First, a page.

4 September 1998


John and Linda Deeley were early converts to the UK Chasers cause. They entered the scheme in 1990, building a six-mile course on their 260ha (650-acre) mainly arable farm at Chesterton near Bicester, Oxon.

The farm was an ideal venue for a course. It is close to the M40 motorway (one part of the course actually runs alongside) and near to several large towns. It is also situated on free-draining light brash and can stay open all year. The land is all in one block with just one quiet road-crossing for riders.

A total of 350 people rode the course at Simms Farm last year, providing a useful £3500 of revenue. Ironically, though, it was the extra convenience the course gave for moving machinery around the farm and the conservation benefits as much as the financial attraction of a diversification that appealed to the Deeleys.

"It has meant that I dont have to cut my hedges every year and I dont have to farm right up to the edge of the field," says John Deeley. "I also like having animals on the farm and I enjoy meeting people."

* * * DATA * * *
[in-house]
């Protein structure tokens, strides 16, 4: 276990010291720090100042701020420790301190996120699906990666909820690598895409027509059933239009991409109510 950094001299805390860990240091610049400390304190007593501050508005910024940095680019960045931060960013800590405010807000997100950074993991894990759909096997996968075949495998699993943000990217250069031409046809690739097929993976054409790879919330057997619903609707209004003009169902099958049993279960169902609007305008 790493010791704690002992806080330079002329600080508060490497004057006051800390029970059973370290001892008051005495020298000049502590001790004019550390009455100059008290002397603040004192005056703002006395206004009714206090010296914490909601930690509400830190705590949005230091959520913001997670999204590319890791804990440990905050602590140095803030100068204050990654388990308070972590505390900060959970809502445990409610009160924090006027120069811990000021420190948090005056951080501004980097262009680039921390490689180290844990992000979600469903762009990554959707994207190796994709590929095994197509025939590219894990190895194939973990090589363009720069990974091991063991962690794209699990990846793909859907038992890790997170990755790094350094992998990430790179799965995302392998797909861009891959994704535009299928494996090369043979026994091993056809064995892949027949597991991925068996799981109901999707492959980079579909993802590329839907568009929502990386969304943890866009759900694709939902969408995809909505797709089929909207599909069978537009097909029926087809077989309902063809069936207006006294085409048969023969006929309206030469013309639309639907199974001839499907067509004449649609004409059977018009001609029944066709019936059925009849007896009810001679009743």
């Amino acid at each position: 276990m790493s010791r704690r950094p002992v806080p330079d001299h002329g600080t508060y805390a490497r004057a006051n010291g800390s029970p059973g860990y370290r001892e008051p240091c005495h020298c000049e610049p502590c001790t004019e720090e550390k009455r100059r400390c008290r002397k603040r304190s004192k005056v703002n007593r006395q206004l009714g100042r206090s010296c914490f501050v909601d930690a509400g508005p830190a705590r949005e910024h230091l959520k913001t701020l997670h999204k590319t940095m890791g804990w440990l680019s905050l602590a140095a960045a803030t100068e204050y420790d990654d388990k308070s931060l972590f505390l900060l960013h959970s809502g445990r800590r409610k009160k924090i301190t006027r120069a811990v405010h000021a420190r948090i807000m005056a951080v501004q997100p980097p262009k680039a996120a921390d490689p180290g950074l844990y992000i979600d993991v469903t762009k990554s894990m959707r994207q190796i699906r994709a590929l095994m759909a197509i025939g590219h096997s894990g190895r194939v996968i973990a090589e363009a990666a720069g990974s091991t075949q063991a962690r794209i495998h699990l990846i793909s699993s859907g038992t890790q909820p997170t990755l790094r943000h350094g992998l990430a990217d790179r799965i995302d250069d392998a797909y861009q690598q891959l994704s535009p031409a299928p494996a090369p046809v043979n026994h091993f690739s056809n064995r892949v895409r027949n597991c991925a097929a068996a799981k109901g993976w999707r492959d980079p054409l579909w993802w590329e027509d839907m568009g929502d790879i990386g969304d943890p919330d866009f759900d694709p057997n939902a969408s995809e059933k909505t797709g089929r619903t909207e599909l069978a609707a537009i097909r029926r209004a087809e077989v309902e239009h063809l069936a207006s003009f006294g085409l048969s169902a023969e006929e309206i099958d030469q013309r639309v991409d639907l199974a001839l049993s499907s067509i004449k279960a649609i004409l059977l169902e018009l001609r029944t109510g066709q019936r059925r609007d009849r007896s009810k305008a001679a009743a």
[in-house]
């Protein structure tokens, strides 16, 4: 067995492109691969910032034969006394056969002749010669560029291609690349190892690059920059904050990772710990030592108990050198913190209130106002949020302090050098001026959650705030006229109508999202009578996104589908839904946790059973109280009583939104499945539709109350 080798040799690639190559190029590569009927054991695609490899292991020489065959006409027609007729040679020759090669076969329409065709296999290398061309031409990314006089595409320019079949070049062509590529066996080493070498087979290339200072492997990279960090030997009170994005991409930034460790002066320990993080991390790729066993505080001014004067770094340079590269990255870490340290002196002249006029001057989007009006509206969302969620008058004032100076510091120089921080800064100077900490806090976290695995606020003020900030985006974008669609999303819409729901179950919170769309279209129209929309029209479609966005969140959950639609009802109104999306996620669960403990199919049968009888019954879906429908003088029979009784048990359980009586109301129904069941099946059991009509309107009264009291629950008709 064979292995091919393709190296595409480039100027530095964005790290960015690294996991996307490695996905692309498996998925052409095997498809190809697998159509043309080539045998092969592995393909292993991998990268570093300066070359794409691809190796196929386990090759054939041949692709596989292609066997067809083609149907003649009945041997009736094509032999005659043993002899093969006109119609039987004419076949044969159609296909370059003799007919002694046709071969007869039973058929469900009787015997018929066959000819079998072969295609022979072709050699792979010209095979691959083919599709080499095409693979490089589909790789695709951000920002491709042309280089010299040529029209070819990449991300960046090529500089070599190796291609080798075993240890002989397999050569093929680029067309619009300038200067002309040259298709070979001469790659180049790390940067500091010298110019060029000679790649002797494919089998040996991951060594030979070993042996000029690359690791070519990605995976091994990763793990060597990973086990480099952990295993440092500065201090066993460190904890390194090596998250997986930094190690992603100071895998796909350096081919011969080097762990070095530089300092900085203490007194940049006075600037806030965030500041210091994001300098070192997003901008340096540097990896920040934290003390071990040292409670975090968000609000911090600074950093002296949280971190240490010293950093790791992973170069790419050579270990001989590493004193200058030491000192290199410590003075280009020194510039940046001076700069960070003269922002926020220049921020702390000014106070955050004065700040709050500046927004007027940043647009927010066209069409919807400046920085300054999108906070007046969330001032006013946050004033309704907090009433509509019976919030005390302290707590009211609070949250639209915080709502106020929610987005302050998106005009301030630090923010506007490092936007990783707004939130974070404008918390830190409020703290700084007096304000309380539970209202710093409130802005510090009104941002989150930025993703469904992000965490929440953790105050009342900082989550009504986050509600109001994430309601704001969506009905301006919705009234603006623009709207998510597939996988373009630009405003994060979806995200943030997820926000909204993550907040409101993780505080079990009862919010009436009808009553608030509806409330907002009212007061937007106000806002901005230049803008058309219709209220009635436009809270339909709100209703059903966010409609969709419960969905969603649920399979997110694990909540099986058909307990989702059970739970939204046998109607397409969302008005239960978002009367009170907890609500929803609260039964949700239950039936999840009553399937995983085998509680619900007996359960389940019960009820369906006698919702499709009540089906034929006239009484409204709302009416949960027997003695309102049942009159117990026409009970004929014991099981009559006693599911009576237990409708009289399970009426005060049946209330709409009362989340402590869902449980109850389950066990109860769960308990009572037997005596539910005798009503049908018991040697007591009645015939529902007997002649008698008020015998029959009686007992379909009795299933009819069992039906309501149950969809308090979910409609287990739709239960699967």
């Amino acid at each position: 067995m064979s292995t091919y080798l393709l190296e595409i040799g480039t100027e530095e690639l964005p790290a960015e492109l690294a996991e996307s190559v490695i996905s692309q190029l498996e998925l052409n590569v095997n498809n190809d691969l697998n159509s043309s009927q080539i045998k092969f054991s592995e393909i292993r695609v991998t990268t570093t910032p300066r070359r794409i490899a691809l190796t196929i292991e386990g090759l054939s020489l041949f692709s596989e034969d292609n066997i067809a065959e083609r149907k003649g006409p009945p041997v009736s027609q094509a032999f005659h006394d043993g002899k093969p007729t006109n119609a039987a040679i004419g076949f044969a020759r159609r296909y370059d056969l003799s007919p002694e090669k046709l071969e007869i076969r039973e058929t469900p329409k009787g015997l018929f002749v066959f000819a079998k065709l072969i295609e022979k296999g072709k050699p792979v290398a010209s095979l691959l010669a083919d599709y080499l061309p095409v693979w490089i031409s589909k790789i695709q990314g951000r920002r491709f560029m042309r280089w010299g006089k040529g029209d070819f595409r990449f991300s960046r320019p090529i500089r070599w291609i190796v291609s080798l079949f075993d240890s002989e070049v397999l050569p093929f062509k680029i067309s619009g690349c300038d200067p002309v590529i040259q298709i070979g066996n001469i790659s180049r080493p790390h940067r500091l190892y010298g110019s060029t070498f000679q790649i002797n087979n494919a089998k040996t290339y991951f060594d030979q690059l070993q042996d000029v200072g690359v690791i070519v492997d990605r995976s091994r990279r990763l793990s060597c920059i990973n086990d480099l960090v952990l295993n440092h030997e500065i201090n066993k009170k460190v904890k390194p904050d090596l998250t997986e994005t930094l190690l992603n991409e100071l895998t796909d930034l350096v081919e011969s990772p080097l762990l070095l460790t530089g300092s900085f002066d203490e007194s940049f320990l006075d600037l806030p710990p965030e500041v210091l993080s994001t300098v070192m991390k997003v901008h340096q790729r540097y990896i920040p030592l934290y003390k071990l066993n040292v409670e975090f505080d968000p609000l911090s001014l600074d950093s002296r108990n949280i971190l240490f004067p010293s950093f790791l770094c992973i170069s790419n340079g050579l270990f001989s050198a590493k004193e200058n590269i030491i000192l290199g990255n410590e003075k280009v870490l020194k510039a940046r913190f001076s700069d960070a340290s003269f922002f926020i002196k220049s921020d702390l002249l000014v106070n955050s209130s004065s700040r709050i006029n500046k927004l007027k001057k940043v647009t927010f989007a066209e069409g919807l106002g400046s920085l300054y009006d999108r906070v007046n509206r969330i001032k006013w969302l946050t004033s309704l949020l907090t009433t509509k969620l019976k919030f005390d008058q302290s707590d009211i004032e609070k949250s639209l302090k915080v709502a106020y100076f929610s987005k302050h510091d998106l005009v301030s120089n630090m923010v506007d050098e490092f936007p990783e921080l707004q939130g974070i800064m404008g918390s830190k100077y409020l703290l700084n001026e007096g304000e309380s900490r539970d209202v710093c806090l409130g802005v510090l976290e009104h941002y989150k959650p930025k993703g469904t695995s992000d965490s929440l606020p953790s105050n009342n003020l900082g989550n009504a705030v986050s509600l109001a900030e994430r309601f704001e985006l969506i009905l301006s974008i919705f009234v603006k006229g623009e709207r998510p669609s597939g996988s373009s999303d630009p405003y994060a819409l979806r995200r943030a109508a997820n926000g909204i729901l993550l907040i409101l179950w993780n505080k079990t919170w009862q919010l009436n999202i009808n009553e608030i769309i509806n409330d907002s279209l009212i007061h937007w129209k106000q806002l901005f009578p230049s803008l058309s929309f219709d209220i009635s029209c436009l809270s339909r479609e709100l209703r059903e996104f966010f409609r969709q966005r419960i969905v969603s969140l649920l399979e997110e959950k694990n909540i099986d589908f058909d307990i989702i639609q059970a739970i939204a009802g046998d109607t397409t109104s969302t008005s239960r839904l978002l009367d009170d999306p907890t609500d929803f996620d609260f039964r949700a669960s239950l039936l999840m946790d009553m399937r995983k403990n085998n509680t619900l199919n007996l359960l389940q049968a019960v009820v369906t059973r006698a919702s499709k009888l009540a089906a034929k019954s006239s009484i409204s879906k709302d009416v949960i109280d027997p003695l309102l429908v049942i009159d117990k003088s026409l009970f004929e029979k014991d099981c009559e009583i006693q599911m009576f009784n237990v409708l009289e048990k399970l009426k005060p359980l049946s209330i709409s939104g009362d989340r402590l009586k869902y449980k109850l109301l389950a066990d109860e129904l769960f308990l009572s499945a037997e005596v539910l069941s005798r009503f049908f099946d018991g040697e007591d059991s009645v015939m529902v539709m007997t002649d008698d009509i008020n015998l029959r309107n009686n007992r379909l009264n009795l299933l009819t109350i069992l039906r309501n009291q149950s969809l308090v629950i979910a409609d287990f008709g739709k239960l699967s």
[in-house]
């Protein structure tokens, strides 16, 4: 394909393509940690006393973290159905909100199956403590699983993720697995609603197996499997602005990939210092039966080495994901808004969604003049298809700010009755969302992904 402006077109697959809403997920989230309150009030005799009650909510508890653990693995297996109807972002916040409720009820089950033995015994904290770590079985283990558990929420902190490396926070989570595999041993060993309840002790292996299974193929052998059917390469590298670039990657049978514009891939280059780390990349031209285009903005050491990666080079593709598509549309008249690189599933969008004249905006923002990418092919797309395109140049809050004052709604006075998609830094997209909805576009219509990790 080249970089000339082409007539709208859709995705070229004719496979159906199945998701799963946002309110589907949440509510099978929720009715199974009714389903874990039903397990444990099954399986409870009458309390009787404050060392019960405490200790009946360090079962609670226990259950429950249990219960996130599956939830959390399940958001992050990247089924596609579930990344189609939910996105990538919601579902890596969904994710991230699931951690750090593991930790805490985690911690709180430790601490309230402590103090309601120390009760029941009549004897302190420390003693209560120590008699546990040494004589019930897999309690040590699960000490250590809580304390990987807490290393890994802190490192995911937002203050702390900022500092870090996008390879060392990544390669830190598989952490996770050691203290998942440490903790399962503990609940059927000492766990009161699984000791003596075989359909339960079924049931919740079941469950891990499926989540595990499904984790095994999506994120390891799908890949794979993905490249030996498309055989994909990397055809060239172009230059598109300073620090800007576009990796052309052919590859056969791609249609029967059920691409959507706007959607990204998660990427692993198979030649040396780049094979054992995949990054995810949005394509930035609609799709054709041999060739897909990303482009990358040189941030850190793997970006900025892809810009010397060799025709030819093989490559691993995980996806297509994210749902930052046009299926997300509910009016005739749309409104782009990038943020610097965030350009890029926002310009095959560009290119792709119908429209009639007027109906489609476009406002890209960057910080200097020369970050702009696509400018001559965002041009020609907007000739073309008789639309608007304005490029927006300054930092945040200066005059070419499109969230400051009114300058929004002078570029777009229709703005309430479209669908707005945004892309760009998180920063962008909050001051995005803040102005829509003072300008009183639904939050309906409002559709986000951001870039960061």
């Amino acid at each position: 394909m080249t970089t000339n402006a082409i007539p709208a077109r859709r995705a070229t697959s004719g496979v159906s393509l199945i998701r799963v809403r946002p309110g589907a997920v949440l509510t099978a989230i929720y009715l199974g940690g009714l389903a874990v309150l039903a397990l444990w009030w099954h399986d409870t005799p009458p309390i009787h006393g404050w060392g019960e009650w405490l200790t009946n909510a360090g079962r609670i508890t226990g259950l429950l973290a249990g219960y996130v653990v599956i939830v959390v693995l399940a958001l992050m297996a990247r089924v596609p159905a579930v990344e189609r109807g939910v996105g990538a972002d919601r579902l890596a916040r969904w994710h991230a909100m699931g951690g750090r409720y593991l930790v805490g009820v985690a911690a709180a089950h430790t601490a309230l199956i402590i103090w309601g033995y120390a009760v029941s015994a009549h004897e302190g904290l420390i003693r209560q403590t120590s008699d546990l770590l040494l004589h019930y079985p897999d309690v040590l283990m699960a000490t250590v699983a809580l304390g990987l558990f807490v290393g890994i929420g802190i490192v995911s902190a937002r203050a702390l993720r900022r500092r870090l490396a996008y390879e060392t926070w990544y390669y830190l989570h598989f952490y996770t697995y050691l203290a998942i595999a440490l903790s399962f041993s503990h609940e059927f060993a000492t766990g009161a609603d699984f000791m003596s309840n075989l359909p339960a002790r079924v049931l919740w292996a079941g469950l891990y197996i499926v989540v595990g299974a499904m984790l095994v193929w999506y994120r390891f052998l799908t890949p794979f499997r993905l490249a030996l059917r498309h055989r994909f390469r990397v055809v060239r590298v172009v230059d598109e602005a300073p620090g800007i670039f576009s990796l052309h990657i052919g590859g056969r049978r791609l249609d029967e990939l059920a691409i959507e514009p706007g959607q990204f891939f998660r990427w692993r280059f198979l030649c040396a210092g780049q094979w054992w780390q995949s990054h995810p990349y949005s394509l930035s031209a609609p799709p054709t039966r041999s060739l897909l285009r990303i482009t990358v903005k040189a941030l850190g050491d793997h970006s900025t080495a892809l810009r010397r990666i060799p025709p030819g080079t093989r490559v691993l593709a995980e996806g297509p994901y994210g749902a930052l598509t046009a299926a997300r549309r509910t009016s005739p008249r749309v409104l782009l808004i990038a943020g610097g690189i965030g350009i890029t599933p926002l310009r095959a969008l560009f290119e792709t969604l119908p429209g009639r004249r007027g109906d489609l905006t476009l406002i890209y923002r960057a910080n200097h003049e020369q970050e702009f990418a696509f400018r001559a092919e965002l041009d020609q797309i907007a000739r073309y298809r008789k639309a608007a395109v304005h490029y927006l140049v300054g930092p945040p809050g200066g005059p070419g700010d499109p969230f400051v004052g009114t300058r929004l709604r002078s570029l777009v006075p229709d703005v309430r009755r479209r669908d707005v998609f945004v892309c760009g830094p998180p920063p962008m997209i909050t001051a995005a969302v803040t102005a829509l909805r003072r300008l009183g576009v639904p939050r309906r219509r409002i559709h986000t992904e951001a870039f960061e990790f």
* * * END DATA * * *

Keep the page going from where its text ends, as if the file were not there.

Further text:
Mr Deeley and his one farm staff built the course and jumps themselves. The 25 jumps range in height from 0.76m (2ft 6in) to 1m (3ft 3in) and were constructed, mainly from old railway sleepers and telegraph poles, over the course of one winter. Cost, reckons Mr Deeley, was no more than £1500. An impressive water jump was constructed by damming a spring.

The course itself runs largely around the perimeter of the farm, though it misses out wetter or outlying fields. Mr Deeley adds that its proved useful for moving machinery around the farm, particularly at harvest time. At the start of harvest combines can get from one field to another without running on growing crop or having the table taken off. It also makes access easier for hedgecutters.

Being a UK Chasers host farmer has also allowed Mr Deeley to make a big improvement to the wildlife habitats on his farm. Hedges are now cut every three years, verges arent cut at all and the grass on the course is mown twice a year. Between them, they provide a variety of habitats for both wild and game birds.

He says that the riders that come to the farm, almost without exception, behave well and respect the fact that they are on someone elses land. An honesty box for regulars means that he doesnt have to be on hand all day, though he keeps an eye out for riders. There has never been an accident on the farm, he adds, and checks the course regularly for safety and upkeep.

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